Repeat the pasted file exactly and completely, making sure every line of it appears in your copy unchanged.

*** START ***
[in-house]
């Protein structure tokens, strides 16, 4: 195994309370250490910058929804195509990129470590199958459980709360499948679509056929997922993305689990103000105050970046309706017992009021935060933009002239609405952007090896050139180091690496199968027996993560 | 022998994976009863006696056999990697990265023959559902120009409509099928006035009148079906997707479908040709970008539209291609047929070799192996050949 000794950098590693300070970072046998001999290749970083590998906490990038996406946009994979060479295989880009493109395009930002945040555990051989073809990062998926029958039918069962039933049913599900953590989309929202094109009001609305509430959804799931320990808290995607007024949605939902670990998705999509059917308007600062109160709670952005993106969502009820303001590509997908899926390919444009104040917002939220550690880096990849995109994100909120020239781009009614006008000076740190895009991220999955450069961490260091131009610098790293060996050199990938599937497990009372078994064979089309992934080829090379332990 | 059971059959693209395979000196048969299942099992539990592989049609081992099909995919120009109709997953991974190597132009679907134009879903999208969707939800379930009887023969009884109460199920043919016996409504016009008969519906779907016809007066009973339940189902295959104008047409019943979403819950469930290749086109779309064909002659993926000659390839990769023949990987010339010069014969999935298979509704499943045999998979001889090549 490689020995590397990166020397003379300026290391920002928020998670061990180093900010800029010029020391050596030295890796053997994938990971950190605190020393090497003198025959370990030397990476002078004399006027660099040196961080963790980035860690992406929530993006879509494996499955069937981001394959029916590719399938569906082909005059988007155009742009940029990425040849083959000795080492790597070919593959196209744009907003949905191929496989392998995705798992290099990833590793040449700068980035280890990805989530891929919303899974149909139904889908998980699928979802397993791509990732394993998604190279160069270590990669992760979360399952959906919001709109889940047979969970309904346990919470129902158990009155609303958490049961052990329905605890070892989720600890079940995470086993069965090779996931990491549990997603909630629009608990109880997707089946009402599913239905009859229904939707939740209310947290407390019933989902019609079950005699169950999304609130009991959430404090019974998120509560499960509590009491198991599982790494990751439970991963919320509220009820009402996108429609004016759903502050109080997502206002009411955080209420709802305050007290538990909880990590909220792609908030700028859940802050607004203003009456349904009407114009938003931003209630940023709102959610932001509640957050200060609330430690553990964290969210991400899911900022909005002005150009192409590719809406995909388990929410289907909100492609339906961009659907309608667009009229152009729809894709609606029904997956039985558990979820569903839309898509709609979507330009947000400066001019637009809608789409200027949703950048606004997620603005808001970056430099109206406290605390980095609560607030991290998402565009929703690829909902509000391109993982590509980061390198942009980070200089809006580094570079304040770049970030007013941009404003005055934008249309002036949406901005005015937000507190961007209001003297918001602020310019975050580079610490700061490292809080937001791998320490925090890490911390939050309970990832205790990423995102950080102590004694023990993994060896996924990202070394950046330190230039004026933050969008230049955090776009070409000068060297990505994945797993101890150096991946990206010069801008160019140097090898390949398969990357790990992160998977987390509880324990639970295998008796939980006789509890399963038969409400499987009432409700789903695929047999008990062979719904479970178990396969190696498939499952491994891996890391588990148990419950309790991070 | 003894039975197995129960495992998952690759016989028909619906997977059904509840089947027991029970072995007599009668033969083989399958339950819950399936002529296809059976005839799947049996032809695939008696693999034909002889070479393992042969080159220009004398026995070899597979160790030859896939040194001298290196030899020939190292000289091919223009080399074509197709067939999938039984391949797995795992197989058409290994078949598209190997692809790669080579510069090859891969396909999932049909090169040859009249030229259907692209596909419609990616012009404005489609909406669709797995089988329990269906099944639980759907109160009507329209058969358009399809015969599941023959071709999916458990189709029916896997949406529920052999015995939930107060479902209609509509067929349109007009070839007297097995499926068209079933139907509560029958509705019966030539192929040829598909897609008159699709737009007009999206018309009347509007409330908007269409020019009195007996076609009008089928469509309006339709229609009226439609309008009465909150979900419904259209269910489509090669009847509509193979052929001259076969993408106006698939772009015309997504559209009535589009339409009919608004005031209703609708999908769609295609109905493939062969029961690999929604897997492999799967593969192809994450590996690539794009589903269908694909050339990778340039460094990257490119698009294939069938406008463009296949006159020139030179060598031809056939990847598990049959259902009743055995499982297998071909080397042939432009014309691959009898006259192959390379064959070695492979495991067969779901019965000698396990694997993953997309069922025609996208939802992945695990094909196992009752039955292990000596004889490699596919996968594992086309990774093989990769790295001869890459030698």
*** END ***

[in-house]
């Protein structure tokens, strides 16, 4: 195994309370250490910058929804195509990129470590199958459980709360499948679509056929997922993305689990103000105050970046309706017992009021935060933009002239609405952007090896050139180091690496199968027996993560 | 022998994976009863006696056999990697990265023959559902120009409509099928006035009148079906997707479908040709970008539209291609047929070799192996050949 000794950098590693300070970072046998001999290749970083590998906490990038996406946009994979060479295989880009493109395009930002945040555990051989073809990062998926029958039918069962039933049913599900953590989309929202094109009001609305509430959804799931320990808290995607007024949605939902670990998705999509059917308007600062109160709670952005993106969502009820303001590509997908899926390919444009104040917002939220550690880096990849995109994100909120020239781009009614006008000076740190895009991220999955450069961490260091131009610098790293060996050199990938599937497990009372078994064979089309992934080829090379332990 | 059971059959693209395979000196048969299942099992539990592989049609081992099909995919120009109709997953991974190597132009679907134009879903999208969707939800379930009887023969009884109460199920043919016996409504016009008969519906779907016809007066009973339940189902295959104008047409019943979403819950469930290749086109779309064909002659993926000659390839990769023949990987010339010069014969999935298979509704499943045999998979001889090549 490689020995590397990166020397003379300026290391920002928020998670061990180093900010800029010029020391050596030295890796053997994938990971950190605190020393090497003198025959370990030397990476002078004399006027660099040196961080963790980035860690992406929530993006879509494996499955069937981001394959029916590719399938569906082909005059988007155009742009940029990425040849083959000795080492790597070919593959196209744009907003949905191929496989392998995705798992290099990833590793040449700068980035280890990805989530891929919303899974149909139904889908998980699928979802397993791509990732394993998604190279160069270590990669992760979360399952959906919001709109889940047979969970309904346990919470129902158990009155609303958490049961052990329905605890070892989720600890079940995470086993069965090779996931990491549990997603909630629009608990109880997707089946009402599913239905009859229904939707939740209310947290407390019933989902019609079950005699169950999304609130009991959430404090019974998120509560499960509590009491198991599982790494990751439970991963919320509220009820009402996108429609004016759903502050109080997502206002009411955080209420709802305050007290538990909880990590909220792609908030700028859940802050607004203003009456349904009407114009938003931003209630940023709102959610932001509640957050200060609330430690553990964290969210991400899911900022909005002005150009192409590719809406995909388990929410289907909100492609339906961009659907309608667009009229152009729809894709609606029904997956039985558990979820569903839309898509709609979507330009947000400066001019637009809608789409200027949703950048606004997620603005808001970056430099109206406290605390980095609560607030991290998402565009929703690829909902509000391109993982590509980061390198942009980070200089809006580094570079304040770049970030007013941009404003005055934008249309002036949406901005005015937000507190961007209001003297918001602020310019975050580079610490700061490292809080937001791998320490925090890490911390939050309970990832205790990423995102950080102590004694023990993994060896996924990202070394950046330190230039004026933050969008230049955090776009070409000068060297990505994945797993101890150096991946990206010069801008160019140097090898390949398969990357790990992160998977987390509880324990639970295998008796939980006789509890399963038969409400499987009432409700789903695929047999008990062979719904479970178990396969190696498939499952491994891996890391588990148990419950309790991070 | 003894039975197995129960495992998952690759016989028909619906997977059904509840089947027991029970072995007599009668033969083989399958339950819950399936002529296809059976005839799947049996032809695939008696693999034909002889070479393992042969080159220009004398026995070899597979160790030859896939040194001298290196030899020939190292000289091919223009080399074509197709067939999938039984391949797995795992197989058409290994078949598209190997692809790669080579510069090859891969396909999932049909090169040859009249030229259907692209596909419609990616012009404005489609909406669709797995089988329990269906099944639980759907109160009507329209058969358009399809015969599941023959071709999916458990189709029916896997949406529920052999015995939930107060479902209609509509067929349109007009070839007297097995499926068209079933139907509560029958509705019966030539192929040829598909897609008159699709737009007009999206018309009347509007409330908007269409020019009195007996076609009008089928469509309006339709229609009226439609309008009465909150979900419904259209269910489509090669009847509509193979052929001259076969993408106006698939772009015309997504559209009535589009339409009919608004005031209703609708999908769609295609109905493939062969029961690999929604897997492999799967593969192809994450590996690539794009589903269908694909050339990778340039460094990257490119698009294939069938406008463009296949006159020139030179060598031809056939990847598990049959259902009743055995499982297998071909080397042939432009014309691959009898006259192959390379064959070695492979495991067969779901019965000698396990694997993953997309069922025609996208939802992945695990094909196992009752039955292990000596004889490699596919996968594992086309990774093989990769790295001869890459030698």